In 1989, Australia was the second country in the world to adopt a points-based immigration system. The man who spearheaded the Australian system is the Indian-born Abul Rizvi, a deputy secretary in the Australian government's immigration agency.
Rizvi says there were multiple motives behind this reform.
First, allow a would-be immigrant to make a "self-assessment" of his chances of being a citizen. "This was better than living in fear and uncertainty about what would be required at an interview," he said.
Second, demonstrate the process was "objective as possible" and that such considerations as "colour, race, nationality and religion" were clearly not part of the process.
Finally the idea was to produce an immigration system that would be acceptable to the broader public by allowing "migrants who skills were most suitable for Australia." In other words, being able to "get employment in Australia at high income levels."
Rizvi's team carried out three surveys of the economic success of various immigrants over 15 years starting from 1993 to determine which criteria led to the most successful migrants.
Though over a dozen countries now use it, points-based immigration has its critics. Author Philip Legrain in a new book on immigration questioned the idea developed economies need only highly-skilled workers as if "drudgery has been abolished".
Rizvi avoids the economic case against points-based migration, preferring to defend his policy on the grounds of politically necessary. "Immigration needs programmes that attract political support. This means showing to current society that it benefits from immigration."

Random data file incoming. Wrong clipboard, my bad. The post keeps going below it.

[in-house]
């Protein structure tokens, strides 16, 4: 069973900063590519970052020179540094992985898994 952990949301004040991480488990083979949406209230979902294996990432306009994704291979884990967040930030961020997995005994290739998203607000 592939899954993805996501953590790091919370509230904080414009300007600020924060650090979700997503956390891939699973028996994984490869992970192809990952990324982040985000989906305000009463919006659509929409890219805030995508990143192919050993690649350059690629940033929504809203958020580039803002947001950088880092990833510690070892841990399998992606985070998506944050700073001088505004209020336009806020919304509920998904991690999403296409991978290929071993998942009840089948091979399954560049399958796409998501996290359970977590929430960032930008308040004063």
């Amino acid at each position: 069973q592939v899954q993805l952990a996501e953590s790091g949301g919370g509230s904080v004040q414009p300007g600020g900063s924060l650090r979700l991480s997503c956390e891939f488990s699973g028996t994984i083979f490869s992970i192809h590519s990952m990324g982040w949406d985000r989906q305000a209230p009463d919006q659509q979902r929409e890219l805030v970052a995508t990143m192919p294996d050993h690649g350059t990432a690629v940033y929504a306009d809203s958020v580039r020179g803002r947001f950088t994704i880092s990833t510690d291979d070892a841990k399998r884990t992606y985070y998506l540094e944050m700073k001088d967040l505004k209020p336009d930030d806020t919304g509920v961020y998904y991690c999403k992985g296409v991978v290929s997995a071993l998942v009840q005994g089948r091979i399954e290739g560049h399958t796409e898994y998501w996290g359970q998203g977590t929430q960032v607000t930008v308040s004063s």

Rizvi believes that if many immigrants entered Australia at the lower end of society, the result would be social resentment. He proudly notes that Australia presently allows more migrants into the country than at any time in its 45 year history. Such is the level of political acceptance "the newspapers don't debate immigration though migration is at record levels".
Six members of Rizvi's family were among 28 people who were allowed into Australia under a new non-European skilled migrants quota in 1966. His father went on to teach Muslim history at Australian National University.
He says immigration's future concern would be in how to ensure the movement of tradespeople like plumbers and bricklayers. "Ageing Western societies are already experiencing the first wave of people retiring in these fields. Shortages will follow."
The lack of documentation would be a problem. "Doctors are relatively easy. Most of these other trades have no standardized system of certification. Many tradespeople are less proficient in English. Safety will be an issue. No one wants shoddy electricians. A few accidents and immigration will get a bad name," says Rizvi. "We have to work these out before the crunch comes."
Electricians, plumbers, carpenters and builders are the occupations he expects too see early demand and tight supplies.
Understandably Rizvi worries security concerns are muddying the waters for immigrants. "Security is problem in two respects. One, it is leading to a societal suspicion of Muslims. Two, it is leading to procedural delays in the issuance of visas for everyone."